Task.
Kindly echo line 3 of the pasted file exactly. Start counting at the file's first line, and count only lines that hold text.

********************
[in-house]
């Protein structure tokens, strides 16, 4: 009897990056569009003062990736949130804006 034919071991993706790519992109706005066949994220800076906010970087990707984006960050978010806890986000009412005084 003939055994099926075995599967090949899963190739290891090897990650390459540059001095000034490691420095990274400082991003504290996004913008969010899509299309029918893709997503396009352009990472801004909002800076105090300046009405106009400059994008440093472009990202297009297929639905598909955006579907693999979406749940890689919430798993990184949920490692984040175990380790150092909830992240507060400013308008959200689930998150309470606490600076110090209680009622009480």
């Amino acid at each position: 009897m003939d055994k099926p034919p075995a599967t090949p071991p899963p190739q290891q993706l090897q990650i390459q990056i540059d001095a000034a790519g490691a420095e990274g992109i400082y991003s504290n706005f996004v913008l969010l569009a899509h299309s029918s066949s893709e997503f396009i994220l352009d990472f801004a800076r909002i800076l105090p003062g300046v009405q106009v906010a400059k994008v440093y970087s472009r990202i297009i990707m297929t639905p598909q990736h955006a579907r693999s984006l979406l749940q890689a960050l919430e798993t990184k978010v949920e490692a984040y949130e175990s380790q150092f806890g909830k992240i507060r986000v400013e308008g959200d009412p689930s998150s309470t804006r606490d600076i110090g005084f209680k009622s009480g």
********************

């Amino acid at each position: 009897m003939d055994k099926p034919p075995a599967t090949p071991p899963p190739q290891q993706l090897q990650i390459q990056i540059d001095a000034a790519g490691a420095e990274g992109i400082y991003s504290n706005f996004v913008l969010l569009a899509h299309s029918s066949s893709e997503f396009i994220l352009d990472f801004a800076r909002i800076l105090p003062g300046v009405q106009v906010a400059k994008v440093y970087s472009r990202i297009i990707m297929t639905p598909q990736h955006a579907r693999s984006l979406l749940q890689a960050l919430e798993t990184k978010v949920e490692a984040y949130e175990s380790q150092f806890g909830k992240i507060r986000v400013e308008g959200d009412p689930s998150s309470t804006r606490d600076i110090g005084f209680k009622s009480g």